STTR Phase I: Optical Sensor for Guiding Medical Needles

Period of Performance: 01/01/2016 - 12/31/2016

$225K

Phase 1 STTR

Recipient Firm

Biosight, LLC
3 Sinclair Street
Billerica, MA 01821
Firm POC, Principal Investigator

Research Institution

Massachusetts General Hospital
Research Management
Boston, MA 02114
Institution POC

Abstract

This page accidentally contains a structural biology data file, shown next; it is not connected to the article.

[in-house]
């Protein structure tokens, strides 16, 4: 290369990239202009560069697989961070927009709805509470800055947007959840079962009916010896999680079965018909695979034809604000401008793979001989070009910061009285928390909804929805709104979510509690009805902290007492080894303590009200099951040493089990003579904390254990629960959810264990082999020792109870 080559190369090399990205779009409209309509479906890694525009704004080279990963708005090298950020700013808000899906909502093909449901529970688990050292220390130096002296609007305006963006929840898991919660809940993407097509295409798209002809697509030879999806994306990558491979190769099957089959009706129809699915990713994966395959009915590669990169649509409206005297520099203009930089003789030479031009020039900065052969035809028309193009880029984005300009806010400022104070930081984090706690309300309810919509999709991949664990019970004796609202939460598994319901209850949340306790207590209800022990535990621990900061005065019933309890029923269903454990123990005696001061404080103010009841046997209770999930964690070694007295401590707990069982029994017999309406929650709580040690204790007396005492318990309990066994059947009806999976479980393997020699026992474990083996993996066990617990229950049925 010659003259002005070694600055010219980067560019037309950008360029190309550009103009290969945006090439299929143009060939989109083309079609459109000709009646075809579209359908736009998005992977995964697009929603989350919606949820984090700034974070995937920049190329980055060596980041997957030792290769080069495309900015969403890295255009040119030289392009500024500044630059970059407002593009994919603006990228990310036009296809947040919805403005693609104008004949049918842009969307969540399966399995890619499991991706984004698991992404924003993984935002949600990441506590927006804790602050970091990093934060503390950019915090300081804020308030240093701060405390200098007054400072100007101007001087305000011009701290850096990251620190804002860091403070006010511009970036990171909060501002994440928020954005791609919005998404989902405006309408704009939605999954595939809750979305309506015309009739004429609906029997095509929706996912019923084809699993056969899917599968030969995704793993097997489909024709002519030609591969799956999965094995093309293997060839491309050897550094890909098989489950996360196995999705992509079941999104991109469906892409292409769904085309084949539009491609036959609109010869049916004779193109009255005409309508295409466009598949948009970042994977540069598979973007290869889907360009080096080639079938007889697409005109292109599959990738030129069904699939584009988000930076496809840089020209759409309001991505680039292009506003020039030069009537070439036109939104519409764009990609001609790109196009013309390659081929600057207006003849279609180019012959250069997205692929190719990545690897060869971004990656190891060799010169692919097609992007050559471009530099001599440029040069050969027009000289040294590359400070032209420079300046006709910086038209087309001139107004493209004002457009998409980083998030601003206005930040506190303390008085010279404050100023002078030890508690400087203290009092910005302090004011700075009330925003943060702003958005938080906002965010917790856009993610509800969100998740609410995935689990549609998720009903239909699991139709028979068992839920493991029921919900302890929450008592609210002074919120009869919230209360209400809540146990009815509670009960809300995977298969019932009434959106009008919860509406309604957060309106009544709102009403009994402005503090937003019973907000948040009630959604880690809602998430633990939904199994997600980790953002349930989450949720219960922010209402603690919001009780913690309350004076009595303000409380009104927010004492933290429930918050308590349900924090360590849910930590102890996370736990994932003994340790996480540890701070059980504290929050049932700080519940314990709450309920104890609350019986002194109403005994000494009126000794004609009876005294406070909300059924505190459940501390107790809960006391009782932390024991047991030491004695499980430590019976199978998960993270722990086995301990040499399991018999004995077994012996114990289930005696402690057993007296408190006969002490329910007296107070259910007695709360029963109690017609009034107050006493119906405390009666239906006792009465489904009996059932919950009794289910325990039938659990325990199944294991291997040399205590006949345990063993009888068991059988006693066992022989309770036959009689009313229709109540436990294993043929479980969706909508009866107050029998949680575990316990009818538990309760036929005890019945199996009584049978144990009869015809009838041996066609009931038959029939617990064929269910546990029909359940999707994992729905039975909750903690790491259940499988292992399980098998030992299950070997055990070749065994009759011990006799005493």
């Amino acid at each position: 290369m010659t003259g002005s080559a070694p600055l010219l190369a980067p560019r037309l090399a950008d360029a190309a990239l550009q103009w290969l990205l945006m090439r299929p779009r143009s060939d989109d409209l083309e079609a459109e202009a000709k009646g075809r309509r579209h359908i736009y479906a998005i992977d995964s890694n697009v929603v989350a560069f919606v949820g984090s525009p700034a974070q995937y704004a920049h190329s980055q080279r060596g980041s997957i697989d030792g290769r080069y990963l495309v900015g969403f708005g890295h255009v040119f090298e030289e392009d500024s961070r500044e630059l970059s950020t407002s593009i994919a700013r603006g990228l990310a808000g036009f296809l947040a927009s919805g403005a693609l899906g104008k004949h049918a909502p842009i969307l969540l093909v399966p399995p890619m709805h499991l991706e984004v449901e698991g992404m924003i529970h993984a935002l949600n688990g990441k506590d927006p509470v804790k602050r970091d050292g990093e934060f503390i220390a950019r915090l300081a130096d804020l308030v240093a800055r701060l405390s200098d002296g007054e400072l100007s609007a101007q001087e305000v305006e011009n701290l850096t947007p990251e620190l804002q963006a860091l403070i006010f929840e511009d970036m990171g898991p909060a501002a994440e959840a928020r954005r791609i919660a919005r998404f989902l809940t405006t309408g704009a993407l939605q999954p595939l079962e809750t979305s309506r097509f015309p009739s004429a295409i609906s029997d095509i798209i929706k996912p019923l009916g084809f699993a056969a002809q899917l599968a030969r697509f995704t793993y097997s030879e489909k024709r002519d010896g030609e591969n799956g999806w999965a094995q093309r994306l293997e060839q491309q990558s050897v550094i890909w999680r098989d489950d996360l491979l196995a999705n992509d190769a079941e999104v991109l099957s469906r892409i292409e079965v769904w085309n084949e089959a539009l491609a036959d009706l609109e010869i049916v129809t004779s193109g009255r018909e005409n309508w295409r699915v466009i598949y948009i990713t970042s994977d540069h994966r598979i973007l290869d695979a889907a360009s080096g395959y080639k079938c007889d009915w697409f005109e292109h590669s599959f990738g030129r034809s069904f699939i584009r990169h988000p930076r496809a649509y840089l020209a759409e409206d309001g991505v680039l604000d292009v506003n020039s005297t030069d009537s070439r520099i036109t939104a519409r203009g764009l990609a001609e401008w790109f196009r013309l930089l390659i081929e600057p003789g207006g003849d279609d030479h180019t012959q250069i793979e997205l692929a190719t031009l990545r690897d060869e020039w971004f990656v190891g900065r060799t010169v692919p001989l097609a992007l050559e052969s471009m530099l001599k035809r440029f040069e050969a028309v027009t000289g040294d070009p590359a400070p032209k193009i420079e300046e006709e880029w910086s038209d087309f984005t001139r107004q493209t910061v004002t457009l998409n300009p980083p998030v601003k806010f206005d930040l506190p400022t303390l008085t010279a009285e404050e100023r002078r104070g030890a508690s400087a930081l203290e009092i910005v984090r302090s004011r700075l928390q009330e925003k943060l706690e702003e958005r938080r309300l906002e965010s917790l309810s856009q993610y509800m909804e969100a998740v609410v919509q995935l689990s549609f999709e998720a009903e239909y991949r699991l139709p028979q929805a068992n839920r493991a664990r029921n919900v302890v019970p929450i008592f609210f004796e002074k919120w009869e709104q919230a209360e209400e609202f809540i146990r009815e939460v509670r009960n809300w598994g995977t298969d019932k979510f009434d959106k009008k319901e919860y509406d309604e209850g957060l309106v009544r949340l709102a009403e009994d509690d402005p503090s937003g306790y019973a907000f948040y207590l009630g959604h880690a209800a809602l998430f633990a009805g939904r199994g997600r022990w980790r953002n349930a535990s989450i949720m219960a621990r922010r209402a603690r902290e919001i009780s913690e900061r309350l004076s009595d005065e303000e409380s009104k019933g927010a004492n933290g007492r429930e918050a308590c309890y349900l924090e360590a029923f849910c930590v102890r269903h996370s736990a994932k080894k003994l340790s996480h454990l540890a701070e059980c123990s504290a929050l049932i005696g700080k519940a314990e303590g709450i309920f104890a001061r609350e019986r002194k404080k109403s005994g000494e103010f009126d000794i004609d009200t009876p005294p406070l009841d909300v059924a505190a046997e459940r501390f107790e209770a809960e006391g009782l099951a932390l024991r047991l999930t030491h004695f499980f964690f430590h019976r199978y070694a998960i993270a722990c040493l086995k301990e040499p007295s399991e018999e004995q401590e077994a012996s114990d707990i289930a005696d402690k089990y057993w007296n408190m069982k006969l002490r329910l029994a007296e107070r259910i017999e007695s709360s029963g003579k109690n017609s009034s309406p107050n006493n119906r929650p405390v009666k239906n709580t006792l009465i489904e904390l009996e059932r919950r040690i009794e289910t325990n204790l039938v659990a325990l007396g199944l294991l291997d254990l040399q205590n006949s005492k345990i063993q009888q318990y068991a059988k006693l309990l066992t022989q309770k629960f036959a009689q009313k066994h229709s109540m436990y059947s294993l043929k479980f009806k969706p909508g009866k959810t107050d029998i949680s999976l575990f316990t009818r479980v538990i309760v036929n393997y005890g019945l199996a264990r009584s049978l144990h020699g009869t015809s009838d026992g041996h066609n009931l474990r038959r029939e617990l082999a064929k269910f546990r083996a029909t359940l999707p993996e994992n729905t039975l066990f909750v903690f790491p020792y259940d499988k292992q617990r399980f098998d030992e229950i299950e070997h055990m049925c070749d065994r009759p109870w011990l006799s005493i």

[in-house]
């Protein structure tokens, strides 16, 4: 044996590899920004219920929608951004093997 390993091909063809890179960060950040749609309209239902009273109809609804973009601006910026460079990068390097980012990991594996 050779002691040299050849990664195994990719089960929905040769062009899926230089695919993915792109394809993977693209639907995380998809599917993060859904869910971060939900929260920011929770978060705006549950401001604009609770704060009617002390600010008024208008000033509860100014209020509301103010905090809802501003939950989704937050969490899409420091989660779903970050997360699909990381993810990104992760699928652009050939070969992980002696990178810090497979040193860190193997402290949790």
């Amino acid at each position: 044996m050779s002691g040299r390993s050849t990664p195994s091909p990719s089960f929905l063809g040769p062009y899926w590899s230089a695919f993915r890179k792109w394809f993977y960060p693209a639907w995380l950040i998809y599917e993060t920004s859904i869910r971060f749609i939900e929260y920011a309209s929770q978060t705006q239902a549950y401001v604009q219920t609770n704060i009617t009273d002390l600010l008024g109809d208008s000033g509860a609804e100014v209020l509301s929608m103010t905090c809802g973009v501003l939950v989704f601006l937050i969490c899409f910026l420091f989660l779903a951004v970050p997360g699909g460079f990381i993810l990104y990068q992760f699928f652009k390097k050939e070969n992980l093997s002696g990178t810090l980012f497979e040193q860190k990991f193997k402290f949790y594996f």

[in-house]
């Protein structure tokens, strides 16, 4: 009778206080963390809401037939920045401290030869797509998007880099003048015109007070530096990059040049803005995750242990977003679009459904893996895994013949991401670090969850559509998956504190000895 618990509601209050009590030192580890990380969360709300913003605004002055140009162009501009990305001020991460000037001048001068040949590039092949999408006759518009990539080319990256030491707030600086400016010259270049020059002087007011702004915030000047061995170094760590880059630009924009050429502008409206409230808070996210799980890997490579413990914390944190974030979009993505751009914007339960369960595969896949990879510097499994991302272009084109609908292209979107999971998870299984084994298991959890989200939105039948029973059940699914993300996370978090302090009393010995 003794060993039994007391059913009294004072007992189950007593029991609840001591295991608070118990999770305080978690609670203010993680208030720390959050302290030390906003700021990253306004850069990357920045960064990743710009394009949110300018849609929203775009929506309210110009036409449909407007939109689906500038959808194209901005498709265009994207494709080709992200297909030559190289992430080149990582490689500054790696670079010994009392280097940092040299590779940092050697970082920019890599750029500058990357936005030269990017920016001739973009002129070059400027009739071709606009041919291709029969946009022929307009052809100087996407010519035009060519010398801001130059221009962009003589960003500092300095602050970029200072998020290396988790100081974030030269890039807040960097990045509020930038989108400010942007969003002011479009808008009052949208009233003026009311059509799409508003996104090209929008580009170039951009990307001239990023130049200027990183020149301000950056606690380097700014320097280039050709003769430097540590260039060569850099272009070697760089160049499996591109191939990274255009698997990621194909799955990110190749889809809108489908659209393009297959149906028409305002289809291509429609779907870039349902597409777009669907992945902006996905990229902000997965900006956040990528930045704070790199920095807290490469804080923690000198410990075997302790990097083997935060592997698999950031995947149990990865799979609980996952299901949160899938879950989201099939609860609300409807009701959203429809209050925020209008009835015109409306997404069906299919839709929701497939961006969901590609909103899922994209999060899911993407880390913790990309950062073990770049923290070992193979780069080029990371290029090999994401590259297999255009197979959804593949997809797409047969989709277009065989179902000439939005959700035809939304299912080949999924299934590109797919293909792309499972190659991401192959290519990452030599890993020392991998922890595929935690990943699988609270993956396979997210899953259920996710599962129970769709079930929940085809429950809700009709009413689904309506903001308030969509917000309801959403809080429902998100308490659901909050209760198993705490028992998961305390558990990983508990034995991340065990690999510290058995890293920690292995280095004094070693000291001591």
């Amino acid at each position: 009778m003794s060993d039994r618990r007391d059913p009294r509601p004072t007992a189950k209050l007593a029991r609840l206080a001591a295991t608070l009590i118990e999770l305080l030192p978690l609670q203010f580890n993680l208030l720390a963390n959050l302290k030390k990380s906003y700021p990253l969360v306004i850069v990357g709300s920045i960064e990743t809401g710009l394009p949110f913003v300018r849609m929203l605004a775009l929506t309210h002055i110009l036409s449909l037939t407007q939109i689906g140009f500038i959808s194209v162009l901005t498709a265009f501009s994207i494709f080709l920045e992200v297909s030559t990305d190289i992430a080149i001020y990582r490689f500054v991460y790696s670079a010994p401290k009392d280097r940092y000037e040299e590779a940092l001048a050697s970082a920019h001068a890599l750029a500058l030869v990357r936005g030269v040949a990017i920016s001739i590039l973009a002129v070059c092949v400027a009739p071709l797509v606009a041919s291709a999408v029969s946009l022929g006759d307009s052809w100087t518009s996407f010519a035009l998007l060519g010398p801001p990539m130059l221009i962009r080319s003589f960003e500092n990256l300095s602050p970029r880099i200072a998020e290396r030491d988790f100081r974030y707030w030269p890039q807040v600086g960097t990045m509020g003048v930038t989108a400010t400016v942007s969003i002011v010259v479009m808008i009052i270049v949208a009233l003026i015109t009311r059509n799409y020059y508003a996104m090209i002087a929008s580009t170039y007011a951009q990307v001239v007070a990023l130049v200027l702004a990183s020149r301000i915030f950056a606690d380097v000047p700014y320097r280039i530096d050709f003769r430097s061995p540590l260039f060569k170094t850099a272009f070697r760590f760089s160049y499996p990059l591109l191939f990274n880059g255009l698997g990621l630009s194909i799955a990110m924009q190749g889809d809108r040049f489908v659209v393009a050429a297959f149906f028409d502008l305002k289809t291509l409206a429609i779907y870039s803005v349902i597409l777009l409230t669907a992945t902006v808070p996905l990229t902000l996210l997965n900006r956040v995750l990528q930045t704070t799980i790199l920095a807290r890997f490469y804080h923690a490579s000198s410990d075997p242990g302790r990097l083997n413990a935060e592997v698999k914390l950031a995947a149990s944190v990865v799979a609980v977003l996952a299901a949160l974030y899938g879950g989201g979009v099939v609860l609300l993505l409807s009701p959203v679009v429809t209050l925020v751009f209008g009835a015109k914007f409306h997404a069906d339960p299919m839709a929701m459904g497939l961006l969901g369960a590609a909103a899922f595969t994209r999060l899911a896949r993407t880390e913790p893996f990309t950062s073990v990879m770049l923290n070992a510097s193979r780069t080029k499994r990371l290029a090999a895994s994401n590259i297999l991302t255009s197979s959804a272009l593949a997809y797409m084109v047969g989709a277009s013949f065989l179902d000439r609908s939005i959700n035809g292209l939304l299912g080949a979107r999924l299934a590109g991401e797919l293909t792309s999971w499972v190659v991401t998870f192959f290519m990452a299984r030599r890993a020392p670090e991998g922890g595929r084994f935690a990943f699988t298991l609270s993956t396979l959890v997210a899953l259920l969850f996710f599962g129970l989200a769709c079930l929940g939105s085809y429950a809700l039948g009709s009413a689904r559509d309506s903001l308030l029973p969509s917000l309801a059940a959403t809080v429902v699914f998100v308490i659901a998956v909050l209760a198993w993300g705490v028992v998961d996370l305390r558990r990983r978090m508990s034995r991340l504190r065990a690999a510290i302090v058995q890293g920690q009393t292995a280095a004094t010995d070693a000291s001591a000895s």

The broader impact/commercial potential of this Small Business Technology Transfer Research (STTR) Phase I project will be, if successful, enabling the development of the smallest Raman spectroscopy-capable fiber probe ever developed. The optimization of a smaller Raman-capable probe will improve a broad range of clinical applications such as coronary artery plaque diagnosis during cardiac angiography procedures. In addition, the proposed technology represents a new class of 'intelligent' surgical tools based on non-invasive photonics sensing technology. By integrating intelligent algorithms into a variety of surgical tools, the team expects to improve patient safety, while reducing medical costs resulting from procedure complications. Finally, biophotonics technologies exist which could improve patient care and clinical outcomes. However, many of them are expensive and do not reduce overall medical costs. As medical costs are currently a national budget priority, the development of biophotonics technologies, that can provide improvements on both fronts, is a priority. It is expected that a low cost, easy to use, optical spectroscopy-based needle placement technology will not only improve the safety of a variety of surgical procedures but also reduce overall medical costs by decreasing the probability of expensive medical complications due to needle and instrument misplacement. The proposed project will develop a miniature Raman spectroscopy (RS) probe which can be incorporated into epidural needles. This will be the smallest RS probe ever developed. Forty-five million medical procedures take place in the U.S. each year which rely on the blind or semi-blind insertion of needles into tissue. Complications include debilitating headaches, spinal cord injury, infection, bleeding, damage to organs, and ineffective procedures. The cost to the U.S. healthcare system from these complications exceeds $20 billion annually. Each year, 13 million epidural needles are placed and $1.2-$2.7 billion in immediate healthcare costs plus additional ongoing healthcare costs are spent for needle misplacement. From ex-vivo tissue study, we showed that RS can differentiate every tissue layers from skin to spinal cord. During the STTR phase I period, the team will develop a miniature Raman probe which can be incorporated into epidural needles (17-gauge Tuohy needle). A portable clinical prototype device will also be developed. The device will be validated by a live animal study in the MGH animal facility. The performance of the system will be compared to the currently used loss-of-resistance (LOR) epidural insertion method.